example, if raw materials increase in price, this leads to the cost of
production increasing, this in turn leads to the company increasing
prices to maintain steady profits.

Indirect Taxes:
Indirect taxes are also blamed as the main cause of inflation. The
indirect taxes, such as sales tax and excise duties raise the prices of
consumer goods. This creates inflationary pressure. On the other
hand, direct taxes reduce the take-home income and have anti-
inflationary effect. A substantial increase in support price of wheat is
estimated to have an inflationary effect on consumer prices,
particularly food prices. This effect is due to the fact that wheat and
wheat-related products account for 5.1 per cent of the CPI basket.

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CONSEQUENCES OF INFLATION
Inflation affects both the economy of a country and its social conditions,
as well as the political and moral lives of its inhabitants. However, the
economic effects of Inflation are stated and described below:

Time Value Of Money:

Price inflation has immense effect on the Time Value of Money


(TVM). This acts as a principal component of the rates of interest,
which forms the basis of all TVM calculations. The real or estimated
changes occurring in the rates of inflation lead to changes in the
rates of interest as well.

Treasury Of A Nation:

Inflation exerts impact on the treasury of a nation as well.

Decrease In The Purchasing Power:

The most immediate effect of inflation is the decrease in the


purchasing power of rupee and its depreciation. When inflation goes
up, there is a decline in the purchasing power of money. Inflation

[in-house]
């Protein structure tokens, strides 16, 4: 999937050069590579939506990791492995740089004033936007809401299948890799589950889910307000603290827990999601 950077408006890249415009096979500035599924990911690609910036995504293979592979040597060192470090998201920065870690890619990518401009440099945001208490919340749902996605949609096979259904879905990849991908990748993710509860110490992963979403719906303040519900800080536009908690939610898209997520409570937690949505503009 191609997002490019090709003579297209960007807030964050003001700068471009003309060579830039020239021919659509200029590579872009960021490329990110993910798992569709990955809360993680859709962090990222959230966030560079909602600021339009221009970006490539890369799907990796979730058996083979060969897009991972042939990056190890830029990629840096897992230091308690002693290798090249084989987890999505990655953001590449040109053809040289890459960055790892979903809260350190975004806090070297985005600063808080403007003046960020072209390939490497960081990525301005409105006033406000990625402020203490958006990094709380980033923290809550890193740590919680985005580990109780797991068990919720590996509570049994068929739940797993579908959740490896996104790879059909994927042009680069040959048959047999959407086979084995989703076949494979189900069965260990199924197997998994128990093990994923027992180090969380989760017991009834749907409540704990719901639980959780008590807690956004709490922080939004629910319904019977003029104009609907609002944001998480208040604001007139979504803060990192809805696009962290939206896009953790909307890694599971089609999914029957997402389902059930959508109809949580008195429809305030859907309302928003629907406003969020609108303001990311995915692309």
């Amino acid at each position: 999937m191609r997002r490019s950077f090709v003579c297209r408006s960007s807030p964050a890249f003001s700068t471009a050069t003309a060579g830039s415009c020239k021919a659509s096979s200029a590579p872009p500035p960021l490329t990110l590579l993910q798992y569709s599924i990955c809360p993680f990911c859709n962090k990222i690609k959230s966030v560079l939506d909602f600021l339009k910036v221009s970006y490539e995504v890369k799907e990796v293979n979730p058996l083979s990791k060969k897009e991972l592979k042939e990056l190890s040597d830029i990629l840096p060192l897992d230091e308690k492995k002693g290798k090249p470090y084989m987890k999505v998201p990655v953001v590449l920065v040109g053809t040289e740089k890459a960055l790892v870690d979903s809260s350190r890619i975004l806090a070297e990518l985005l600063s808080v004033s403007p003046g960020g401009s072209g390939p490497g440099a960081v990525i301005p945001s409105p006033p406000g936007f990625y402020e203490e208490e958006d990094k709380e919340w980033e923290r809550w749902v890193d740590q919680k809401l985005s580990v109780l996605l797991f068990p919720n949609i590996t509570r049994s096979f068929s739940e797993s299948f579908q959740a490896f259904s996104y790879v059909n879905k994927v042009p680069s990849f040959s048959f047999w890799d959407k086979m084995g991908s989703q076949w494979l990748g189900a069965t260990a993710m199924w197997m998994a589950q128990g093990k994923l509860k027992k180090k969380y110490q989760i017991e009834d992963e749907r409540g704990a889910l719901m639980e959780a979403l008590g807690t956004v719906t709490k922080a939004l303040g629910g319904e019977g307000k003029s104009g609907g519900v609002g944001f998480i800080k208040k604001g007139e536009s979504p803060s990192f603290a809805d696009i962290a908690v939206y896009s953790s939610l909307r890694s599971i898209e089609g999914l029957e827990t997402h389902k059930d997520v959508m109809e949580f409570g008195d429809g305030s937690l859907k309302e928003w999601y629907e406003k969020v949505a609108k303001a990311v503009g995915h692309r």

influences the investments of a country.

Change In Income:

Inflation changes the allocation of income. This exerts maximum


effect on the lenders than the borrowers at the time of persisting
inflation, because the loans sanctioned previously are paid back
later in the form of inflated rupee.

High Price Levels:


Inflation leads to a handful of the consumers in making extensive
speculation, to derive advantage of the high price levels. Since
some of the purchases are high-risk investments, they result in
diversion of the expenditures from regular channels, giving birth to
unemployment.
Inflation Affect The Currency Trading:

When inflation rate is down, banks would cut down interest rates to
encourage economic activities. On the other hand, during high
inflation, banks would increase the interest rates to discourage lending
and spending. Hiking up the interest rates boosts the value of the
currency. This is true in US where rising of interest rates by the Federal
bank would encourage investors to capitalize on higher returns. What is
the better way to measure inflation in a certain country rather than to

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refer its consumer price index? Each country may have different ways
of measuring and inflation indication.

Balance Of Payments And Currency Exchange Rates:

When we do not make ends meet we become less credit-worthy, our


currency weakens, and so does its purchasing power. It buys less
and prices increase. As our currency weakens (devalues) so our
exports become cheaper abroad but we have to pay more for
imports. This reduces our standard of living relative to others
abroad as they find our produce cheaper while we find theirs more
expensive. We now have to produce and sell a greater volume of
exports so as to earn as much foreign currency as we did before and
have to sell even more if we are to improve our position, if we are to
benefit from a devaluating currency.

Gap between group:

• Business class enjoy the inflation. They get benefit from the
high rates of goods and services.
• Fixed income group really suffer from high rates.

This makes the gap between rich and poor. Wealth of high income
people increases and middle income group suffer most and low
income group pissed off.